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My golden girls have stopped laying!

Discussion in 'Chicken Behaviors and Egglaying' started by Kmed12, Nov 20, 2013.

  1. Kmed12

    Kmed12 Out Of The Brooder

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    Nov 1, 2013
    I have 4 gold comets, all were laying consistently, then all stopped laying approximately two weeks ago after they were moved into a new coop. Could it be the location of the coop, or the winter approaching that has caused them to stop laying? I would love some advice.
     
  2. HEChicken

    HEChicken Overrun With Chickens

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    Aug 12, 2009
    BuCo, KS
    My Coop
    It could be a combination of the two factors. A move to a new location is often stressful enough for them that they stop laying until they've adjusted to their new surroundings. Plus, with winter coming on, the days are shorter so laying becomes less consistent. Also, if they are a year old or more, they might have stopped to molt.
     
  3. Kmed12

    Kmed12 Out Of The Brooder

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    Nov 1, 2013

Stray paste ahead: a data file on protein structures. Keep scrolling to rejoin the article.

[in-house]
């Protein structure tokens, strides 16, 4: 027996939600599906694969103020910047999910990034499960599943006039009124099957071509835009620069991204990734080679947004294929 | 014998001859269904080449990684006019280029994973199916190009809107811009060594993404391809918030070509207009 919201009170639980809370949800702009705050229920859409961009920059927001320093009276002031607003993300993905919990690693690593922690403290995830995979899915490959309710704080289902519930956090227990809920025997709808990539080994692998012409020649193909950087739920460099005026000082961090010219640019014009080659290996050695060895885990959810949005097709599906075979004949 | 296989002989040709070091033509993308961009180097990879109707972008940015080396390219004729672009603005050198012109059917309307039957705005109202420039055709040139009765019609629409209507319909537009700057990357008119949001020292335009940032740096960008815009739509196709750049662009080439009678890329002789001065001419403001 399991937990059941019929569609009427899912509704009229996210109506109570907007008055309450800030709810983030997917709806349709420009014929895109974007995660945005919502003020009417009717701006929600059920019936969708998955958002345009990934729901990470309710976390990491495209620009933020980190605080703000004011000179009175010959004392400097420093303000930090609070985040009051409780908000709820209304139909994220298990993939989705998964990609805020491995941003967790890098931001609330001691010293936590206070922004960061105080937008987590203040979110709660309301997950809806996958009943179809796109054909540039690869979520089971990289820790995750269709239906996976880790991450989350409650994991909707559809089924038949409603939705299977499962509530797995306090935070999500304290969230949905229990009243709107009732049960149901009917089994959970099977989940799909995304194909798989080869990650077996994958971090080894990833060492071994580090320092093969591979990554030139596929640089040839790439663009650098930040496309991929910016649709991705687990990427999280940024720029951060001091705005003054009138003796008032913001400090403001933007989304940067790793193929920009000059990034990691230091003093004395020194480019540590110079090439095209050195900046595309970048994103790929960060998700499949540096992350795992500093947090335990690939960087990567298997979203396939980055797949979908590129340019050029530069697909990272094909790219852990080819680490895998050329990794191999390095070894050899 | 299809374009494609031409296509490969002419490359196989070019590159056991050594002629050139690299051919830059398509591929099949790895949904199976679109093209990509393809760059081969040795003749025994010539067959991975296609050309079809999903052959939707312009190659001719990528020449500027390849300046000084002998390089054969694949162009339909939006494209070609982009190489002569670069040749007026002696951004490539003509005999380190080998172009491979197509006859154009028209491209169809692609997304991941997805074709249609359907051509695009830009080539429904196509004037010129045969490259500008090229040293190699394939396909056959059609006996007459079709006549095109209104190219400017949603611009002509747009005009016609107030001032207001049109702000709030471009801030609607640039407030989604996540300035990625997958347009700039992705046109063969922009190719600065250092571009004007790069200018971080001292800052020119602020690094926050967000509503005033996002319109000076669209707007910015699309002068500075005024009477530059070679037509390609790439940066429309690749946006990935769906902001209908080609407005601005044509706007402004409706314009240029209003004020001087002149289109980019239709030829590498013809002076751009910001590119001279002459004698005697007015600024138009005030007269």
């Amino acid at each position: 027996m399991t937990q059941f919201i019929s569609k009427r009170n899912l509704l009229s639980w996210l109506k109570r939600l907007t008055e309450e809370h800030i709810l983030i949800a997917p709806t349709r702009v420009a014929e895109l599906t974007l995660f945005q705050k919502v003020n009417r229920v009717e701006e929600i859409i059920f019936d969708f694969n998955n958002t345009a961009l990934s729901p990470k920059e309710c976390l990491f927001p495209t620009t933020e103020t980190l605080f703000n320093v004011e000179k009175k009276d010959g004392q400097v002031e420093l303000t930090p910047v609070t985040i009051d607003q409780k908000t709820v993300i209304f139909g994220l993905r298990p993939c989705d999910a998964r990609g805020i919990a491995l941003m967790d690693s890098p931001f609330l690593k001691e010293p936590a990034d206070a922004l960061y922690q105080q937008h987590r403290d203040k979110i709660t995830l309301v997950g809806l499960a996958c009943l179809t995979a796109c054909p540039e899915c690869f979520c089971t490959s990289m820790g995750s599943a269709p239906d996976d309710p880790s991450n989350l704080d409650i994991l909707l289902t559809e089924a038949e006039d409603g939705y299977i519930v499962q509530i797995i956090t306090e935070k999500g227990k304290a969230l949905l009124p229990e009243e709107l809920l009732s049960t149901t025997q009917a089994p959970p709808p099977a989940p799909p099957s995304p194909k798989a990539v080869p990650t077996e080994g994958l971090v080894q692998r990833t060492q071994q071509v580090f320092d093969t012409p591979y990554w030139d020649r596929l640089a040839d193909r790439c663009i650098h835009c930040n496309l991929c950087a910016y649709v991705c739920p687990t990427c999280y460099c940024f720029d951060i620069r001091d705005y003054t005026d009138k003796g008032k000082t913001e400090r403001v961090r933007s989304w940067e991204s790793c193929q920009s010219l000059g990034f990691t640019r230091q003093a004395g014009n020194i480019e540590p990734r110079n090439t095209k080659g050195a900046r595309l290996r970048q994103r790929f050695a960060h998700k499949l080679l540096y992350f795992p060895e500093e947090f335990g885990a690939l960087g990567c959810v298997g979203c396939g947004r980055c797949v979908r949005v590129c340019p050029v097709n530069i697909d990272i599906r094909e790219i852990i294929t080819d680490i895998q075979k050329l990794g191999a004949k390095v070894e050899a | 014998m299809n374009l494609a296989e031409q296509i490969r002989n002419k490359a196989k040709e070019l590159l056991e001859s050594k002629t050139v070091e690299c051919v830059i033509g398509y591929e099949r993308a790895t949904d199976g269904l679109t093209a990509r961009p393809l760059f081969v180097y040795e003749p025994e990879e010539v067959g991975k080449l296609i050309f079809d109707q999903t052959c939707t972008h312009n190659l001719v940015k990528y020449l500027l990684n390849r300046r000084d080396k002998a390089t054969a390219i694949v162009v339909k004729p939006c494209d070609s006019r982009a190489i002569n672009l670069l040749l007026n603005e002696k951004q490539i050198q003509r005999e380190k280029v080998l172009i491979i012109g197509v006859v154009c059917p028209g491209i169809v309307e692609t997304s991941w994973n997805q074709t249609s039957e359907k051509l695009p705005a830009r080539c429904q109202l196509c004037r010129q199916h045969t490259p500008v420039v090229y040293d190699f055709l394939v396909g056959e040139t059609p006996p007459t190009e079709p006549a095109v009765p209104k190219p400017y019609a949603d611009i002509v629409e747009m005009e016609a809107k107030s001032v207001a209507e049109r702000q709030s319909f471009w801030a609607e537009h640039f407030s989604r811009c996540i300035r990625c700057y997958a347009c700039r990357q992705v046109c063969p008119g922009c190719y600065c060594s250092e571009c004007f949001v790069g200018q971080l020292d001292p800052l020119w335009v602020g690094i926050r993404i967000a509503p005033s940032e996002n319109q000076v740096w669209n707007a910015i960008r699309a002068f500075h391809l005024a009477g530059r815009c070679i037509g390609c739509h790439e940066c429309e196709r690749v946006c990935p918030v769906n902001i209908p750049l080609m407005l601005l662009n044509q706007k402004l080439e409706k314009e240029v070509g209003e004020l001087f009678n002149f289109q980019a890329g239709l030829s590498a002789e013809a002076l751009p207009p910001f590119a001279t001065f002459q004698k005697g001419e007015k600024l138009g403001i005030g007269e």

What does the molting process entail? How can I tell if they are molting?
     
  4. HEChicken

    HEChicken Overrun With Chickens

    7,544
    172
    316
    Aug 12, 2009
    BuCo, KS
    My Coop
    Molting is when they lose this year's coat of feathers and replace it with a brand new coat to get them through the next year. It varies from bird to bird and even from year to year. I've had birds that did such a slow molt you could barely tell it was happening. A hard molt can leave them looking pretty pathetic. I wish now that I had taken photos of one of my hens a few weeks ago. She went from looking normal one day to looking like she'd been plucked ready for the roaster, the next. I was so sure a predator had got at her that I picked her up to examine her all over, but found no wounds, and she didn't seem stressed at all. Finally it dawned on me that she had molted her entire coat overnight.

    Even if they are in a slow molt, you may see a lot of feathers in the coop and surrounds, making it look like someone had a pillow fight when you weren't looking.

    It can take up to 6-8 weeks for them to regrow their feather coat, during which time they won't lay eggs. This is an important time for them to take a rest from laying - growing new feathers is a highly intensive process that uses a lot of protein so they won't have any reserves left over to produce eggs.
     

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